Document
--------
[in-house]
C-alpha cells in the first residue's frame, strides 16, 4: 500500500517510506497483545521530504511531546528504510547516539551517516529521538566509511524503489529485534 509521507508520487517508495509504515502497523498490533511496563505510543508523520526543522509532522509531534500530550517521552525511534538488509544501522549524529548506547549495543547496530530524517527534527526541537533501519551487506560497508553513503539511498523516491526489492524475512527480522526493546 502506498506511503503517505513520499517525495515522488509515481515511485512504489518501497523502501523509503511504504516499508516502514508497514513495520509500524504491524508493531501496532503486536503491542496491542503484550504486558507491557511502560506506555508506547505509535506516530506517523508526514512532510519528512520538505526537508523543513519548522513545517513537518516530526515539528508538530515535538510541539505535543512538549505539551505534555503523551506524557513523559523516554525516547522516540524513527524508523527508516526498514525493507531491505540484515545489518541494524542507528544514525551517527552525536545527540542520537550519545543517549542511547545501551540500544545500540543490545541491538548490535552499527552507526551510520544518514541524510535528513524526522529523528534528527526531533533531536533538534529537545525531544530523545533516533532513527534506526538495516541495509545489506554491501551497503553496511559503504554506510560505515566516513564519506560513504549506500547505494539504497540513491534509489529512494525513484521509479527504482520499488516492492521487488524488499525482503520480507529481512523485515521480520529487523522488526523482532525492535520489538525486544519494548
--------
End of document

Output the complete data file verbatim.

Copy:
[in-house]
C-alpha cells in the first residue's frame, strides 16, 4: 500500500517510506497483545521530504511531546528504510547516539551517516529521538566509511524503489529485534 509521507508520487517508495509504515502497523498490533511496563505510543508523520526543522509532522509531534500530550517521552525511534538488509544501522549524529548506547549495543547496530530524517527534527526541537533501519551487506560497508553513503539511498523516491526489492524475512527480522526493546 502506498506511503503517505513520499517525495515522488509515481515511485512504489518501497523502501523509503511504504516499508516502514508497514513495520509500524504491524508493531501496532503486536503491542496491542503484550504486558507491557511502560506506555508506547505509535506516530506517523508526514512532510519528512520538505526537508523543513519548522513545517513537518516530526515539528508538530515535538510541539505535543512538549505539551505534555503523551506524557513523559523516554525516547522516540524513527524508523527508516526498514525493507531491505540484515545489518541494524542507528544514525551517527552525536545527540542520537550519545543517549542511547545501551540500544545500540543490545541491538548490535552499527552507526551510520544518514541524510535528513524526522529523528534528527526531533533531536533538534529537545525531544530523545533516533532513527534506526538495516541495509545489506554491501551497503553496511559503504554506510560505515566516513564519506560513504549506500547505494539504497540513491534509489529512494525513484521509479527504482520499488516492492521487488524488499525482503520480507529481512523485515521480520529487523522488526523482532525492535520489538525486544519494548